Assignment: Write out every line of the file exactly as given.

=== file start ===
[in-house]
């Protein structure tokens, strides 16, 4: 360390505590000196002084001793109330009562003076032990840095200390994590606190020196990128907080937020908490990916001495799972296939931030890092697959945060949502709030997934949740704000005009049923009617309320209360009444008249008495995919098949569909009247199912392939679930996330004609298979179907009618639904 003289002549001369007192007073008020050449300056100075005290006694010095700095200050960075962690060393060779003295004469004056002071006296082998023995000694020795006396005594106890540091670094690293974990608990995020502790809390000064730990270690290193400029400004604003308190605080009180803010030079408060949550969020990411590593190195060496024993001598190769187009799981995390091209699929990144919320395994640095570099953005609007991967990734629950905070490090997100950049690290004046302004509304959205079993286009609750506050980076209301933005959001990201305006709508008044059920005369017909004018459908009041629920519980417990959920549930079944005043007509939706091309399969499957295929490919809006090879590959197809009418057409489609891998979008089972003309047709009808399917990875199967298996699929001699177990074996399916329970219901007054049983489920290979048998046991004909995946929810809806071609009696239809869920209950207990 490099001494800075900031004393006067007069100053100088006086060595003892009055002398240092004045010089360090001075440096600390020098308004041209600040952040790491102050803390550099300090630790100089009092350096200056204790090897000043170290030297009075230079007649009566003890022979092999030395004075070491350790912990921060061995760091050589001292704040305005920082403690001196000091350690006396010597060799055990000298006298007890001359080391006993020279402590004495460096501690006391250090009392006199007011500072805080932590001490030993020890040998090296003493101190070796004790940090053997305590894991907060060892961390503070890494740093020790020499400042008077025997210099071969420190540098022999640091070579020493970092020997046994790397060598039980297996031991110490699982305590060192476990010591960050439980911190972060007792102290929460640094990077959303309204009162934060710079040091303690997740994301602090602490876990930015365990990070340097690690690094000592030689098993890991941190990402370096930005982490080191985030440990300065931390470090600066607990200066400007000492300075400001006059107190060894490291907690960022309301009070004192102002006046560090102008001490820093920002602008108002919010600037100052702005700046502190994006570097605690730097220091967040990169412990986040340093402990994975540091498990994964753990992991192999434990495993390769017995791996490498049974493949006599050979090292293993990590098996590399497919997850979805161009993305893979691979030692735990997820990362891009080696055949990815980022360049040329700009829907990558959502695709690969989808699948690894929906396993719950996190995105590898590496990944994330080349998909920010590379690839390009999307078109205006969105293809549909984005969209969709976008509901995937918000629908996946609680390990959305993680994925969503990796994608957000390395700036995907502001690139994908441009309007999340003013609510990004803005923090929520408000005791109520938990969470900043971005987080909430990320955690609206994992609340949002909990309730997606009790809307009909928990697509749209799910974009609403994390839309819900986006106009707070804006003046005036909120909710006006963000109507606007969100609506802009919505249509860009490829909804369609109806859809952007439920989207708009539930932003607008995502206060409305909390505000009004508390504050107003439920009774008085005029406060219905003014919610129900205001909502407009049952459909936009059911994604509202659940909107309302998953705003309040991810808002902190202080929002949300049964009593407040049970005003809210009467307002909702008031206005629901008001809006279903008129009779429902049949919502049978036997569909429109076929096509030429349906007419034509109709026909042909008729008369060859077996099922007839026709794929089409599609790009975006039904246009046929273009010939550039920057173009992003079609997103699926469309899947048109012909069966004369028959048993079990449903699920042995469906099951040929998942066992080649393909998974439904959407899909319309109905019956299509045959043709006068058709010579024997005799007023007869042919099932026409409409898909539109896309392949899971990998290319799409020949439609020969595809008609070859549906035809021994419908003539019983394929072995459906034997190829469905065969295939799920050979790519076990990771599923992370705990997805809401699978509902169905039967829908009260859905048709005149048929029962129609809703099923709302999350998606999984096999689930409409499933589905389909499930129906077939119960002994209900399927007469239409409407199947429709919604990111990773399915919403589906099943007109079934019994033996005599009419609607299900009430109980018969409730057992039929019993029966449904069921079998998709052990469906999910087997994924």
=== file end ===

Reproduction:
[in-house]
């Protein structure tokens, strides 16, 4: 360390505590000196002084001793109330009562003076032990840095200390994590606190020196990128907080937020908490990916001495799972296939931030890092697959945060949502709030997934949740704000005009049923009617309320209360009444008249008495995919098949569909009247199912392939679930996330004609298979179907009618639904 003289002549001369007192007073008020050449300056100075005290006694010095700095200050960075962690060393060779003295004469004056002071006296082998023995000694020795006396005594106890540091670094690293974990608990995020502790809390000064730990270690290193400029400004604003308190605080009180803010030079408060949550969020990411590593190195060496024993001598190769187009799981995390091209699929990144919320395994640095570099953005609007991967990734629950905070490090997100950049690290004046302004509304959205079993286009609750506050980076209301933005959001990201305006709508008044059920005369017909004018459908009041629920519980417990959920549930079944005043007509939706091309399969499957295929490919809006090879590959197809009418057409489609891998979008089972003309047709009808399917990875199967298996699929001699177990074996399916329970219901007054049983489920290979048998046991004909995946929810809806071609009696239809869920209950207990 490099001494800075900031004393006067007069100053100088006086060595003892009055002398240092004045010089360090001075440096600390020098308004041209600040952040790491102050803390550099300090630790100089009092350096200056204790090897000043170290030297009075230079007649009566003890022979092999030395004075070491350790912990921060061995760091050589001292704040305005920082403690001196000091350690006396010597060799055990000298006298007890001359080391006993020279402590004495460096501690006391250090009392006199007011500072805080932590001490030993020890040998090296003493101190070796004790940090053997305590894991907060060892961390503070890494740093020790020499400042008077025997210099071969420190540098022999640091070579020493970092020997046994790397060598039980297996031991110490699982305590060192476990010591960050439980911190972060007792102290929460640094990077959303309204009162934060710079040091303690997740994301602090602490876990930015365990990070340097690690690094000592030689098993890991941190990402370096930005982490080191985030440990300065931390470090600066607990200066400007000492300075400001006059107190060894490291907690960022309301009070004192102002006046560090102008001490820093920002602008108002919010600037100052702005700046502190994006570097605690730097220091967040990169412990986040340093402990994975540091498990994964753990992991192999434990495993390769017995791996490498049974493949006599050979090292293993990590098996590399497919997850979805161009993305893979691979030692735990997820990362891009080696055949990815980022360049040329700009829907990558959502695709690969989808699948690894929906396993719950996190995105590898590496990944994330080349998909920010590379690839390009999307078109205006969105293809549909984005969209969709976008509901995937918000629908996946609680390990959305993680994925969503990796994608957000390395700036995907502001690139994908441009309007999340003013609510990004803005923090929520408000005791109520938990969470900043971005987080909430990320955690609206994992609340949002909990309730997606009790809307009909928990697509749209799910974009609403994390839309819900986006106009707070804006003046005036909120909710006006963000109507606007969100609506802009919505249509860009490829909804369609109806859809952007439920989207708009539930932003607008995502206060409305909390505000009004508390504050107003439920009774008085005029406060219905003014919610129900205001909502407009049952459909936009059911994604509202659940909107309302998953705003309040991810808002902190202080929002949300049964009593407040049970005003809210009467307002909702008031206005629901008001809006279903008129009779429902049949919502049978036997569909429109076929096509030429349906007419034509109709026909042909008729008369060859077996099922007839026709794929089409599609790009975006039904246009046929273009010939550039920057173009992003079609997103699926469309899947048109012909069966004369028959048993079990449903699920042995469906099951040929998942066992080649393909998974439904959407899909319309109905019956299509045959043709006068058709010579024997005799007023007869042919099932026409409409898909539109896309392949899971990998290319799409020949439609020969595809008609070859549906035809021994419908003539019983394929072995459906034997190829469905065969295939799920050979790519076990990771599923992370705990997805809401699978509902169905039967829908009260859905048709005149048929029962129609809703099923709302999350998606999984096999689930409409499933589905389909499930129906077939119960002994209900399927007469239409409407199947429709919604990111990773399915919403589906099943007109079934019994033996005599009419609607299900009430109980018969409730057992039929019993029966449904069921079998998709052990469906999910087997994924």